A You may be. The purpose of orthodontics is to eliminate malocclusions (improper bites) and the wide variety of problems they can cause. Malocclusions occur as the result of tooth and/or jaw misalignment. They may affect the way you smile, chew, and clean your teeth and even how you feel about your smile and appearance. More importantly, an improper bite may lead to periodontal (gum and bone) problems and/or tooth loss. Orthodontic treatment can improve your long-term dental health and physical health. It may also eliminate the need for more extensive dental work later in life.
Q Is orthodontic treatment only to improve your smile?
A Optimal alignment and occlusion of the teeth are the primary reasons for treatment. It will improve your overall health. And, yes, it will definitely help improve your smile!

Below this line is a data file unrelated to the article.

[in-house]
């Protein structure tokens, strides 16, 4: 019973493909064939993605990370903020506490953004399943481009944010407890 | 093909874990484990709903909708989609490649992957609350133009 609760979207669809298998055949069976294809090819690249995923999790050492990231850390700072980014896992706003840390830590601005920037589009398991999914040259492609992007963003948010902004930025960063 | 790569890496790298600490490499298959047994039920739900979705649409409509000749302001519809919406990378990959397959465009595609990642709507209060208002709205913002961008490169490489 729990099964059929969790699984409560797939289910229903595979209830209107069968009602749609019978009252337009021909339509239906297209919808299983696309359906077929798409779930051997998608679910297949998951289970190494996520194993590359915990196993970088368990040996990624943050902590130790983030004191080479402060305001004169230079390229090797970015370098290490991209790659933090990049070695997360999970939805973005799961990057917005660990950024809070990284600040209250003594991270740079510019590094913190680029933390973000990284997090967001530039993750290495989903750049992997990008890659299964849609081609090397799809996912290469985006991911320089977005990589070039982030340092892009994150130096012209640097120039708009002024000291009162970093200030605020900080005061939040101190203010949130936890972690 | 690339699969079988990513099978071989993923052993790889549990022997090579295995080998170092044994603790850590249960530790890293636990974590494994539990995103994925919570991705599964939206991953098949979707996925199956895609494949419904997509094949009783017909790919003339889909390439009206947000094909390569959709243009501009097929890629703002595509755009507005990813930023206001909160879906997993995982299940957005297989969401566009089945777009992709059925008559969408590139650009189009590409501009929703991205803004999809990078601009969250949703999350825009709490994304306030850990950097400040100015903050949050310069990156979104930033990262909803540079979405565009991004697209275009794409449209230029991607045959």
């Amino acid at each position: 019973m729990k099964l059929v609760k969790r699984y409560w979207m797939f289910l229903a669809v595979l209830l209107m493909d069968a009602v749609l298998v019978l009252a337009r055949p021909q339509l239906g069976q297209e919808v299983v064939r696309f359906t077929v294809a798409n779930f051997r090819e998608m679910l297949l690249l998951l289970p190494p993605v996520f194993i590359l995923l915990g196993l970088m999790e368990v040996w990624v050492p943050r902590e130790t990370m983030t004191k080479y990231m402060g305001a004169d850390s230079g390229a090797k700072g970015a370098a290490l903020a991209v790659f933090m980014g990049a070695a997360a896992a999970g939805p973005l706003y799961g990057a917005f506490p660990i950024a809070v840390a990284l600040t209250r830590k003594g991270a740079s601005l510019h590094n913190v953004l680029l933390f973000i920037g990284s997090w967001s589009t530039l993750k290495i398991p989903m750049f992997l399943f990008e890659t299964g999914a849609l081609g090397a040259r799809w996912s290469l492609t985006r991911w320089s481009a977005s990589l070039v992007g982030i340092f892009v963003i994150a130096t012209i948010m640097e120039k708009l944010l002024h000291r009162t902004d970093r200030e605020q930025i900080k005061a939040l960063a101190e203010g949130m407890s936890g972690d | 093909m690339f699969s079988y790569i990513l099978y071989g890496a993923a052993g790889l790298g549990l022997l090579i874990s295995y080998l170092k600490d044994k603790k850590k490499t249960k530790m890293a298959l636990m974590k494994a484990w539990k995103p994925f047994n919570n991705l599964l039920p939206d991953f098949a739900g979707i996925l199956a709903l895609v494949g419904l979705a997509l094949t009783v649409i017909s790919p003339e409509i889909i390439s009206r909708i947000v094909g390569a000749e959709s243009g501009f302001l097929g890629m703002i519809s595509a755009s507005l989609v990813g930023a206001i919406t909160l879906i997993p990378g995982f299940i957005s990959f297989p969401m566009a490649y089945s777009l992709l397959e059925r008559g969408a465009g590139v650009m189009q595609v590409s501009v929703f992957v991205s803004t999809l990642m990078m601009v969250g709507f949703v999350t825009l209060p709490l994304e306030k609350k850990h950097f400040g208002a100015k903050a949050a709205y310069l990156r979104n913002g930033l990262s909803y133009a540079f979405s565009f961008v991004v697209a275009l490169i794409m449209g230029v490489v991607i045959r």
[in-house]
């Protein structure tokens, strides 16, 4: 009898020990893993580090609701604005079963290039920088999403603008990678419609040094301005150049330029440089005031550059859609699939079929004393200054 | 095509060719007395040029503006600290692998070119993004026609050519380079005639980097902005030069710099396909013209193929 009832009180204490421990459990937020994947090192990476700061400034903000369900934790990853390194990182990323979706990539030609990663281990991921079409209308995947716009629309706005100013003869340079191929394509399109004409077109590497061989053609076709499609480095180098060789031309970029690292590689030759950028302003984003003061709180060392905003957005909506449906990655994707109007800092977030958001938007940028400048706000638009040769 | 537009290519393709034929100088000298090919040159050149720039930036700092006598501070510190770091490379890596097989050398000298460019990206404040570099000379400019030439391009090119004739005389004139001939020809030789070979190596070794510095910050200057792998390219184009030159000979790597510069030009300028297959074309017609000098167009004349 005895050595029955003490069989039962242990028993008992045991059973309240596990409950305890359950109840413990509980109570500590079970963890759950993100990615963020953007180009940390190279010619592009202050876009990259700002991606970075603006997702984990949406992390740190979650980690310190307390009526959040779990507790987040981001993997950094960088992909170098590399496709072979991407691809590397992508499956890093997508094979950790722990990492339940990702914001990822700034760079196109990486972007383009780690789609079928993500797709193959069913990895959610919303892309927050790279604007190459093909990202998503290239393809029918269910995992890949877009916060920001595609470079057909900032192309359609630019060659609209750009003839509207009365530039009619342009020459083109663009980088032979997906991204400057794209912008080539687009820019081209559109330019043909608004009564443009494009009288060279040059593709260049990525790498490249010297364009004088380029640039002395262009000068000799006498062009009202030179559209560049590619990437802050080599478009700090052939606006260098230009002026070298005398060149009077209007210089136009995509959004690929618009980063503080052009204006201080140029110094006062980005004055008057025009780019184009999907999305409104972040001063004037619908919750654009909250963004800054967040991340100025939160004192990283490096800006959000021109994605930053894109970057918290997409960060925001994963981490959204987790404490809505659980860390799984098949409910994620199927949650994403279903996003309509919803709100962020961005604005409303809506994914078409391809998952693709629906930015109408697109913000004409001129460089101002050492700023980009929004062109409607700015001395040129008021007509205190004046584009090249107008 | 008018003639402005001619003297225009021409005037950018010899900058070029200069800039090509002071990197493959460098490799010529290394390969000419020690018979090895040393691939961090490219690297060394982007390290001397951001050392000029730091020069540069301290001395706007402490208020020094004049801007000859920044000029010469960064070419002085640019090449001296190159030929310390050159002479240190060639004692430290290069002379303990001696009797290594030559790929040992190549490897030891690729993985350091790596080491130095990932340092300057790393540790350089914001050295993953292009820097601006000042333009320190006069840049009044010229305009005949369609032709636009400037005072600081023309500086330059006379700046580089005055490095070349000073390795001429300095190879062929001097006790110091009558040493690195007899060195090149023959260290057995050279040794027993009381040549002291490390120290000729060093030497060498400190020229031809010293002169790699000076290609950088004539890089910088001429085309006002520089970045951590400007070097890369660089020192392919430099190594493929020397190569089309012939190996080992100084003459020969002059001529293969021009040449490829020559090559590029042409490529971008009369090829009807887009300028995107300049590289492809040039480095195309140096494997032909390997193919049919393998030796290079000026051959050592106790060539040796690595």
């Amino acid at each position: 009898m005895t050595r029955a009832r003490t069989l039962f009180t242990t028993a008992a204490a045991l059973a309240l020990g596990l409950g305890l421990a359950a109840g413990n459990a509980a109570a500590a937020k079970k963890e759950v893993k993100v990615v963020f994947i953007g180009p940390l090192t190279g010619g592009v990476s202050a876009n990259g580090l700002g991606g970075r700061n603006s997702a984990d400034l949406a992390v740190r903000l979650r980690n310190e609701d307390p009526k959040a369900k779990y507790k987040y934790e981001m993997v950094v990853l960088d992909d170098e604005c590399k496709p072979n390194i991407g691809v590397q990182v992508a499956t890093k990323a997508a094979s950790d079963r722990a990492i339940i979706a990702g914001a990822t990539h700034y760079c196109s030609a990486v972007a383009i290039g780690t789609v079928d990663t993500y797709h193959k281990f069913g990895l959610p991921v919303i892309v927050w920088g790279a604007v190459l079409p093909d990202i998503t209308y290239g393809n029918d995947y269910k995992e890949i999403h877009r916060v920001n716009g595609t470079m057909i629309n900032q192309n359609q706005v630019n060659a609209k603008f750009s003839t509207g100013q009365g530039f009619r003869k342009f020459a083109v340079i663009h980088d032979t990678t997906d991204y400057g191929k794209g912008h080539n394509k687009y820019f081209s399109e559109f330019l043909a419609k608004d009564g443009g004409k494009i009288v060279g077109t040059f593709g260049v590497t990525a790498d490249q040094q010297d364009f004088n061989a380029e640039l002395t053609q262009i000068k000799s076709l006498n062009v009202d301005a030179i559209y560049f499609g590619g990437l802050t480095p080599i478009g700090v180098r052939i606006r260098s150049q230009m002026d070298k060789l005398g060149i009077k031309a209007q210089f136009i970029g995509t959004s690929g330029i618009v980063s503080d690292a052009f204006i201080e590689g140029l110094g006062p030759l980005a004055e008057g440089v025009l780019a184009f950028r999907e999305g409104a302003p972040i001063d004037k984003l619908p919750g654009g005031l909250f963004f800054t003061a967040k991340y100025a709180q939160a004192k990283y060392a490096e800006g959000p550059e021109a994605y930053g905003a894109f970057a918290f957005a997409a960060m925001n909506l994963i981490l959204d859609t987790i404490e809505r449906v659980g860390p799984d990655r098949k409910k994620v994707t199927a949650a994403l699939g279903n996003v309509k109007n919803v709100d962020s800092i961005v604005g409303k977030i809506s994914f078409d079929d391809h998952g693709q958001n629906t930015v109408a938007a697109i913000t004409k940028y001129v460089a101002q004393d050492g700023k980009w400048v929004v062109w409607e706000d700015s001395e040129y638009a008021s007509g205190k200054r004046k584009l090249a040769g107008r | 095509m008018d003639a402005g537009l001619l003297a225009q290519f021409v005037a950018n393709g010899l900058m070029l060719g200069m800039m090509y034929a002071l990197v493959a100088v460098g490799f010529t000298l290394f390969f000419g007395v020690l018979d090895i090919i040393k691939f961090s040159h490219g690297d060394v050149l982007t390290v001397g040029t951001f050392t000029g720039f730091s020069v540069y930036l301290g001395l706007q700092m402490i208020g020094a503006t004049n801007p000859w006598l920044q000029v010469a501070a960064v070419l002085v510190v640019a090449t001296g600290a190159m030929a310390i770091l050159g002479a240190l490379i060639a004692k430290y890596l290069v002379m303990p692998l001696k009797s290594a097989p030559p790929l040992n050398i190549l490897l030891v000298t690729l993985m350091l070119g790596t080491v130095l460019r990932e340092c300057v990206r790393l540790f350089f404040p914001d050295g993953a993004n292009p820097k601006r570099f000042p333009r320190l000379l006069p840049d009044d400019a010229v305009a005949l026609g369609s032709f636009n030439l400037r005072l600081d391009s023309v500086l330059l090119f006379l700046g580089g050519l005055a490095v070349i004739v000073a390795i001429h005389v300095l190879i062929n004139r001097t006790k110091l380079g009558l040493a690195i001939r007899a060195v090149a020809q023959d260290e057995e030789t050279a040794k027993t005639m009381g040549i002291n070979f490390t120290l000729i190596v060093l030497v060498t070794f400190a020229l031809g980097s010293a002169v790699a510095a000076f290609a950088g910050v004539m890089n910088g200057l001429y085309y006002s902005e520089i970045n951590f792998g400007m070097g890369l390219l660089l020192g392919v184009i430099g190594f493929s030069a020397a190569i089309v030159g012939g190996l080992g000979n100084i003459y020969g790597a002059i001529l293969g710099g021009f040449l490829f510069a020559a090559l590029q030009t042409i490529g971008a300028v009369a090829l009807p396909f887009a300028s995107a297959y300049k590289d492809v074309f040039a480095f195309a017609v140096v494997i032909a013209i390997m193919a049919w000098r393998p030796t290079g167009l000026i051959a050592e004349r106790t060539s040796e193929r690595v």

Q Am I too old to have braces?
A Many patients think that orthodontics is only for children, but about half of our patients are adults. With healthy bone support, teeth can be successfully moved at any point in life.
Q How much do braces cost?
A The fee for orthodontic treatment varies depending on the severity of the problem and length and complexity of treatment. We are pleased to offer several payment options commensurate with individual needs.
Q Will insurance pay for orthodontic care?
A It depends upon the policy. Our practice understands that insurance is a contract between the patient and the insurance company, not between the doctor and insurance company. However, we will do everything possible to help our patients receive due benefits from their association or insurance carrier.
Q Do braces hurt?